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A parliamentary democracy or an executive democracy

  • Published
    1st Jun, 2023
Context

Recently, the new Parliament was sworn in. In this scenario, the fundamental design of the Indian Constitution allows for the marginalisation of Parliament and the concentration of power in the hands of the dominating executive.

About

What are the Parliament's governing principles?

  • The marginalisation of Parliament and the concentration of power in the hands of a powerful executive are made possible and encouraged by the Indian Constitution.
  • Think about the different measures parliamentary democracies often adopt to prevent executive dominance or misuse
  • In Parliament, the executive must hold a majority. This creates a room for disagreement inside the party and gives ruling party legislators who are not in the cabinet a crucial role in exercising a check on the executive.
  • The Speaker, a neutral and impartial body, is supposed to represent the interests of Parliament against the executive. 
  • Some parliamentary democracies practise bicameralism, which refers to the existence of a second "Upper House" that serves as a revising chamber and represents interests other than the brute majority's (in our case, the Rajya Sabha, which serves as a council of states).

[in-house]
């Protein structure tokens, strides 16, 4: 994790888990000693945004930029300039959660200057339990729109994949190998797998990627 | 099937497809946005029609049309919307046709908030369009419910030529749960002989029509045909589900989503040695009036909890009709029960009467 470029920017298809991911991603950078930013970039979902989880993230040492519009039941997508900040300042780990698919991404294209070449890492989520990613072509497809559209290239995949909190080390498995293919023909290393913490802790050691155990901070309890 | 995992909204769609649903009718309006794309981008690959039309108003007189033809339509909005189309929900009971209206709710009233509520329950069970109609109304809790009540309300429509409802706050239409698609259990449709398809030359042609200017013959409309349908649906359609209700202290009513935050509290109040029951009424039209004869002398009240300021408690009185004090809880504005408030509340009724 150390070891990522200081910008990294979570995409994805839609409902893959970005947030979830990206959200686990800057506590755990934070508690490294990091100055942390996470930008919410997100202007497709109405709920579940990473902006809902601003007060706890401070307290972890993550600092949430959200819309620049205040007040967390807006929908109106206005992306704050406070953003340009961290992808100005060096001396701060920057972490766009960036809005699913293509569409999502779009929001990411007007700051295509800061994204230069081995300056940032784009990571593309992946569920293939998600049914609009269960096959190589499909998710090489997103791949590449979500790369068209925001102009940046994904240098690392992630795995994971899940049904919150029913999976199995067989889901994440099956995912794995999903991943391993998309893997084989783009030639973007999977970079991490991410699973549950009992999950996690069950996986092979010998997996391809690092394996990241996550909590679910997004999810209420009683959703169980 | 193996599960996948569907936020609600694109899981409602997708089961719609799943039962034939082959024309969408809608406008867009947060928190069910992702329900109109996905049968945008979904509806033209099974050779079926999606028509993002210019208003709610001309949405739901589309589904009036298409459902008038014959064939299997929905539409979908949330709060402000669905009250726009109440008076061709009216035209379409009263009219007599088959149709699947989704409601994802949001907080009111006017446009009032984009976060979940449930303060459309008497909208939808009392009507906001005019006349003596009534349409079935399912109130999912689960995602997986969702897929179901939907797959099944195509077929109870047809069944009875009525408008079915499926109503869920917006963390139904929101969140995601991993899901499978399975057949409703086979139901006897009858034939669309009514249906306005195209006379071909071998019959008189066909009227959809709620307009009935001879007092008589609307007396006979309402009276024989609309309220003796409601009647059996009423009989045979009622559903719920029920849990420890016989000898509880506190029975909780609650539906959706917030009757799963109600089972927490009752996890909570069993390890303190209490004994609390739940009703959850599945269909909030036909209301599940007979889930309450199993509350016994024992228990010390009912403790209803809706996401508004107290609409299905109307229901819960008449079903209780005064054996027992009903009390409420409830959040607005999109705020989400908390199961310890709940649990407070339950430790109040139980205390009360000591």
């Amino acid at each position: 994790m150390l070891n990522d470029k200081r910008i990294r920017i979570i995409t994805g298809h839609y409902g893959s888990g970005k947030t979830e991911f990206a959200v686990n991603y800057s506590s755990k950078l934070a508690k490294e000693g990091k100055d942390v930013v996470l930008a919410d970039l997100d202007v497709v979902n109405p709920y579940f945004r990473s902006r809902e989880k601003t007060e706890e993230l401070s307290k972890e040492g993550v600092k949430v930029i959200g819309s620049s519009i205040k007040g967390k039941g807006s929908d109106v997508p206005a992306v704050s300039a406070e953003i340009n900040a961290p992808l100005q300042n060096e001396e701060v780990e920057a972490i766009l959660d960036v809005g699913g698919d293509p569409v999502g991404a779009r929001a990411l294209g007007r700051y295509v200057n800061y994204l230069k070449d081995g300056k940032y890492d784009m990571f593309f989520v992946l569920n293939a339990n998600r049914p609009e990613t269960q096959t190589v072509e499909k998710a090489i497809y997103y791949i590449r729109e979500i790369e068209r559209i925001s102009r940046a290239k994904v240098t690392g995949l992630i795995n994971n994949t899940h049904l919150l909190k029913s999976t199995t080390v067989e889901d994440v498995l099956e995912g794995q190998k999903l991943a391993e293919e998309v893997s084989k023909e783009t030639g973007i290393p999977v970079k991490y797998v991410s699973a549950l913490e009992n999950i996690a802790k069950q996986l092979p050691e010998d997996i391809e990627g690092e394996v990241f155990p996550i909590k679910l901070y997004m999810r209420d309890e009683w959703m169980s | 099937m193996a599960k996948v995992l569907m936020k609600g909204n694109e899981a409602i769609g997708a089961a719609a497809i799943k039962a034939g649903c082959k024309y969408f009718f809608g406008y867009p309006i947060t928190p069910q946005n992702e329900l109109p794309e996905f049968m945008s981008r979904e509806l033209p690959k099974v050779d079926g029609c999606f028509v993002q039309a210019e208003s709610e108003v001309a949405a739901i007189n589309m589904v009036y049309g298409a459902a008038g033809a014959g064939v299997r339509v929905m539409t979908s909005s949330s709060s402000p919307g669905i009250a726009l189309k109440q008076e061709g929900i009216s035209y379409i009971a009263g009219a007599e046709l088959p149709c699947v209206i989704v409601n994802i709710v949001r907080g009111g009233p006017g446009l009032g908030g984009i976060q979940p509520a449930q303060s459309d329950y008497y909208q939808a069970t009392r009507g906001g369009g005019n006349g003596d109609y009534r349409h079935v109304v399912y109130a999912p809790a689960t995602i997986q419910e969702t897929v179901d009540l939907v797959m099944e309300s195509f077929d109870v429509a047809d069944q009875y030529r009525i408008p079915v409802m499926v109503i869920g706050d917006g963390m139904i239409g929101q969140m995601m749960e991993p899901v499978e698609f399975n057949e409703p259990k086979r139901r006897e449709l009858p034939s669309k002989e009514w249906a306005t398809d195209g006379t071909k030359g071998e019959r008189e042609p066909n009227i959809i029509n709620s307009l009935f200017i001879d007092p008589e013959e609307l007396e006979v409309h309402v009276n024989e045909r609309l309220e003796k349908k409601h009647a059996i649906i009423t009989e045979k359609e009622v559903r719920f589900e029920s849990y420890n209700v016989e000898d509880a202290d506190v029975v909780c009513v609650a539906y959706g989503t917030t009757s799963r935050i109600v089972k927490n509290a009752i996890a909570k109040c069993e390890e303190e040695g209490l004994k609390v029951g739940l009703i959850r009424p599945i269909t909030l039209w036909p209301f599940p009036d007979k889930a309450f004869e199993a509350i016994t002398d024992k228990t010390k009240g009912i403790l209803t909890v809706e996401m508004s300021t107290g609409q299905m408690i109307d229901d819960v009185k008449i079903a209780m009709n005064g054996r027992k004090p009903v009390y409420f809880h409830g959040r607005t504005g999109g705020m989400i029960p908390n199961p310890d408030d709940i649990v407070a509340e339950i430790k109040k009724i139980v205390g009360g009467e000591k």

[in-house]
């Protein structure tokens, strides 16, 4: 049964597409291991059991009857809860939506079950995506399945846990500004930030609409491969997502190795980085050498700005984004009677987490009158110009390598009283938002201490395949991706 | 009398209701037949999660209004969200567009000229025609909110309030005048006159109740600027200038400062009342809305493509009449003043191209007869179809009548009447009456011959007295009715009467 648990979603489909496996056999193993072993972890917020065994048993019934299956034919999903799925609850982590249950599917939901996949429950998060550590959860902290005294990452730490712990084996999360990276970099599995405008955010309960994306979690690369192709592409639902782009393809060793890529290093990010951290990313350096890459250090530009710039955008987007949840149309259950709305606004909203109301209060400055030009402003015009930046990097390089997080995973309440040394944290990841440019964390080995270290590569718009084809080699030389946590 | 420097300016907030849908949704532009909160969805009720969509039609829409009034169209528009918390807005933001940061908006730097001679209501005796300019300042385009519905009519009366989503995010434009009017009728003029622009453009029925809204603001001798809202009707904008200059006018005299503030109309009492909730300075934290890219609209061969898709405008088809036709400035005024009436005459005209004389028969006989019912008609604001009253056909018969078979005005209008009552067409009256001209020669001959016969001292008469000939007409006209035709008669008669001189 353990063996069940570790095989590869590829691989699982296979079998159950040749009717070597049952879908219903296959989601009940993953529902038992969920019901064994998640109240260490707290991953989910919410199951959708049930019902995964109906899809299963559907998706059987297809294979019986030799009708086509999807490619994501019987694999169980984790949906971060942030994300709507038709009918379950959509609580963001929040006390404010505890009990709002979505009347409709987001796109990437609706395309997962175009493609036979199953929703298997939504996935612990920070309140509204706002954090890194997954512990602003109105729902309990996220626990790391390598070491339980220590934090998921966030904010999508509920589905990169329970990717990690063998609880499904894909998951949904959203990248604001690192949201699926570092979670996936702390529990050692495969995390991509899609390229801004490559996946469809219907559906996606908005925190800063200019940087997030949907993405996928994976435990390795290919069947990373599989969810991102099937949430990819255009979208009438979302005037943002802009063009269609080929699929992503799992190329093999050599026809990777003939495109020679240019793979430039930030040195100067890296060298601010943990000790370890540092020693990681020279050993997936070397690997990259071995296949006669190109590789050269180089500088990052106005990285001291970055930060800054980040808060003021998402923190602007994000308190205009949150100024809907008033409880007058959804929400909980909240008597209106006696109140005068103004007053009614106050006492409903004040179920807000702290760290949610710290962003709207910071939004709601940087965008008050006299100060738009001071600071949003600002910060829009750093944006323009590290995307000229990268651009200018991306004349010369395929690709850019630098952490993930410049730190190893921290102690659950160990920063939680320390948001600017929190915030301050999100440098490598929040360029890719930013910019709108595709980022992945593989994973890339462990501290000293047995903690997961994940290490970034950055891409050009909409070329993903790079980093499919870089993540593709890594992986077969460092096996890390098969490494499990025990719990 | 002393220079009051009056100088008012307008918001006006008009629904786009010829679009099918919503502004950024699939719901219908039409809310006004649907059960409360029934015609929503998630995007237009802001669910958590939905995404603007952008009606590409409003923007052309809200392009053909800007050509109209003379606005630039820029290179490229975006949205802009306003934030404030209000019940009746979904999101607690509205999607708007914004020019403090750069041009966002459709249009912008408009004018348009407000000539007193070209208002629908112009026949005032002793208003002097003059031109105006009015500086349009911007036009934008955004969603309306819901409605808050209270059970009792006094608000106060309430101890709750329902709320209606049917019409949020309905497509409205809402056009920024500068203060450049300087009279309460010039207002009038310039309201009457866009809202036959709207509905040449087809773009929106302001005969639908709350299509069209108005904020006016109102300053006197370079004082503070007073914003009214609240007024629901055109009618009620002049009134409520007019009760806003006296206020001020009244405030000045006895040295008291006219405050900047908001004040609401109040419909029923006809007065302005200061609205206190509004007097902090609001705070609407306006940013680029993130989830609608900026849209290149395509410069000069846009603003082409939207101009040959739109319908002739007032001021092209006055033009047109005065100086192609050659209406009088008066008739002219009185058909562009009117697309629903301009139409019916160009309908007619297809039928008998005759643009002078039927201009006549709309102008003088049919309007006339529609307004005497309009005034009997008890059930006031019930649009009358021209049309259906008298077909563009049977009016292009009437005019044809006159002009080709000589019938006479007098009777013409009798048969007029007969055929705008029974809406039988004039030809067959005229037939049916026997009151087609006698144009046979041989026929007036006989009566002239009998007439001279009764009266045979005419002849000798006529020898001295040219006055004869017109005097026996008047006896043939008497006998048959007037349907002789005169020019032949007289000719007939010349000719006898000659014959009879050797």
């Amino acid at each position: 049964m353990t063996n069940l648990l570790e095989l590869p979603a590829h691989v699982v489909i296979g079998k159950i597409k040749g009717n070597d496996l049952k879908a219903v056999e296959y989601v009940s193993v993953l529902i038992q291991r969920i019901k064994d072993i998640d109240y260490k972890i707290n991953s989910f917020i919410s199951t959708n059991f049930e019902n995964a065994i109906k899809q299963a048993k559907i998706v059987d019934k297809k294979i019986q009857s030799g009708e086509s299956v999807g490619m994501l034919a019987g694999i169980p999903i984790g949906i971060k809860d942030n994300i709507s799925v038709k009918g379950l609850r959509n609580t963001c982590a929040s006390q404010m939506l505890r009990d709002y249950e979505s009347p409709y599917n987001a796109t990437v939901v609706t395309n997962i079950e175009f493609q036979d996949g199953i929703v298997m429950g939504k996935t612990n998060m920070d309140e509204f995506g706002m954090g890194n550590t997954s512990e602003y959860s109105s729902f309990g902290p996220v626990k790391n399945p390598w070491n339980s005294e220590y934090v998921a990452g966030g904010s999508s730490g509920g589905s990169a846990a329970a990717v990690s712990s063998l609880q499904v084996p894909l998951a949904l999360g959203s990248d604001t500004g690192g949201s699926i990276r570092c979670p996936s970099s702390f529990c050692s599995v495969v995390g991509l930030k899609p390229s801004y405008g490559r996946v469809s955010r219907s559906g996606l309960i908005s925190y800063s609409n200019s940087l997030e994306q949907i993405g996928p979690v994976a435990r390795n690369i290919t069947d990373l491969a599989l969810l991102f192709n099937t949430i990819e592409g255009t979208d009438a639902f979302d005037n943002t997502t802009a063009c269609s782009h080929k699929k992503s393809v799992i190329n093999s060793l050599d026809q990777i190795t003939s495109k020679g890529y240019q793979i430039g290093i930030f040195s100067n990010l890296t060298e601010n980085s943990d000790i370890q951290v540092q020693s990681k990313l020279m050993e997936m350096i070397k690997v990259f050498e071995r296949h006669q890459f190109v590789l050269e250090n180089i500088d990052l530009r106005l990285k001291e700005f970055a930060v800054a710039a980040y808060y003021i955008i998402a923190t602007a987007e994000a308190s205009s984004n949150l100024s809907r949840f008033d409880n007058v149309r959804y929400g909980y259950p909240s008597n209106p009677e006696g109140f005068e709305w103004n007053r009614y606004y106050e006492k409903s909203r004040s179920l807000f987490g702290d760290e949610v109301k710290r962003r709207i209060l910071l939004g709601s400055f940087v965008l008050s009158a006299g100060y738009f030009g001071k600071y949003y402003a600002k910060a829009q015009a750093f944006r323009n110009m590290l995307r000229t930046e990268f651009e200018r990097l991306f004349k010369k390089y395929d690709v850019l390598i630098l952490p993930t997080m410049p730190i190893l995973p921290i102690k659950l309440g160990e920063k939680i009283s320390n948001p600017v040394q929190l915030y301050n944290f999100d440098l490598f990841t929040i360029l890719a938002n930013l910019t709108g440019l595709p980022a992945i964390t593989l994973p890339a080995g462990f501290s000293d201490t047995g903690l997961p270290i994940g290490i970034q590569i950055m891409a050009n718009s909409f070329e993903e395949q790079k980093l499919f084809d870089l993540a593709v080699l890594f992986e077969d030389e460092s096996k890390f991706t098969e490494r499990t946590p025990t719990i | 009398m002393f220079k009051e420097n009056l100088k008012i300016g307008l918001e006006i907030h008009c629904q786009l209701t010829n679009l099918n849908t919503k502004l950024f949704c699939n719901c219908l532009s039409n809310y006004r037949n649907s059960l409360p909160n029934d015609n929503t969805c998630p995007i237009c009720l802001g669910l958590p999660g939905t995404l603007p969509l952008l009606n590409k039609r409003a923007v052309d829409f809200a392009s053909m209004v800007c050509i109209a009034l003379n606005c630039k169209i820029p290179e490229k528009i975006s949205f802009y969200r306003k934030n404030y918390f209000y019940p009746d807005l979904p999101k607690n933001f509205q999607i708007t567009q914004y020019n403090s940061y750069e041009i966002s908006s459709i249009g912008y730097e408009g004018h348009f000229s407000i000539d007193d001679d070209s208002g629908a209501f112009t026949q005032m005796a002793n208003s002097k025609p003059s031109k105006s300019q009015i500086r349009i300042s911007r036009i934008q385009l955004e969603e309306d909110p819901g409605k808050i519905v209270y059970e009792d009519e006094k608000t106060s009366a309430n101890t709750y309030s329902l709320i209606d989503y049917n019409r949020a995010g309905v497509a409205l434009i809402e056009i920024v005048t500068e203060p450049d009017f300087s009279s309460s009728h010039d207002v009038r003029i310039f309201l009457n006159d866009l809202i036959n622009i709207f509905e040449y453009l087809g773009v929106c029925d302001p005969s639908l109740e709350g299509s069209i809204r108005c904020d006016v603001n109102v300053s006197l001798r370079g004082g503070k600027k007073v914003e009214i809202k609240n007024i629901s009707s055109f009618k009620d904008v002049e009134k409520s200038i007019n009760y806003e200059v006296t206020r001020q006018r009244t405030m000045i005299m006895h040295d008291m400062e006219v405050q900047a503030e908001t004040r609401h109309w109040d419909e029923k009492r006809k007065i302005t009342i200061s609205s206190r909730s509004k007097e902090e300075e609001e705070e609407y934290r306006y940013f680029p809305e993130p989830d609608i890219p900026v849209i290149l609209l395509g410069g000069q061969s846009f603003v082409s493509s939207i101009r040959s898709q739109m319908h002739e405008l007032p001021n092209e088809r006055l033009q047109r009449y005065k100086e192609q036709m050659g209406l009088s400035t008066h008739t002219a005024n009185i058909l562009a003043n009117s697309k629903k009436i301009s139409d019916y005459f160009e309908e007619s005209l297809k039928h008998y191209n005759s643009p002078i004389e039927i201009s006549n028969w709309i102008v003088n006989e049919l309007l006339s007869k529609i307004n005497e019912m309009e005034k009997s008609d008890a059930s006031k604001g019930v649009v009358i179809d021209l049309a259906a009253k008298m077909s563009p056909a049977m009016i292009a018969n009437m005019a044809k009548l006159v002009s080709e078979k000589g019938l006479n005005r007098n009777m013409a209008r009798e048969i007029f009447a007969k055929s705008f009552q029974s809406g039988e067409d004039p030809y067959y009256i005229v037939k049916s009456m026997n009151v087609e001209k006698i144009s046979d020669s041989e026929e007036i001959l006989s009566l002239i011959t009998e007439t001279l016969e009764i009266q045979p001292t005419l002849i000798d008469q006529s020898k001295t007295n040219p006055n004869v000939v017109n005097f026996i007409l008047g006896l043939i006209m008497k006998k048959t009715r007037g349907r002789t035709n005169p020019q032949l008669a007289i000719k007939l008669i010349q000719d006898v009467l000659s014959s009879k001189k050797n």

Which of the features has been diluted or erased over the years in India?

  • Increase in intra-party disagreement: The potential of intra-party disagreement within Parliament has been eliminated by the Constitution's Tenth Schedule, colloquially known as the "anti-defection law."
    • Ironically, as recent events have plainly proven, the Tenth Schedule has failed to achieve its intended goal of curbing horse-trading and unprincipled floor-crossing.
    • When the price is disqualification from Parliament, intra-party disagreement becomes significantly more difficult.

Need of Anti-Defection Law: The Tenth Schedule, enacted as a constitutional amendment in 1985, punishes disobedience of the party whip with expulsion from the House.

  • Control of the executive on proceedings: The manner of proceedings in Parliament is under the complete control of the executive, with no real constitutional checks upon how that control is exercised.
  • Role of acting speaker: Speakers acting in a blatantly partisan manner in order to advance the interests of the executive over the interests of the House.
Concerns
  • Speaker’s misclassification of Bills: When the executive wants to bypass the Upper House.
  • The anti-defection law wipes out intra-party dissent. 
  • The political Opposition’s scope for participation depends upon the discretion of the executive
  • Partisan Speakers further ensure that the executive is insulated from public embarrassment at the hands of the Opposition, by controlling the debate. 
  • Bypass the role of Upper House: In matter of Money Bills or the use of ordinance power.
  • The quality of parliamentary deliberations has declined.
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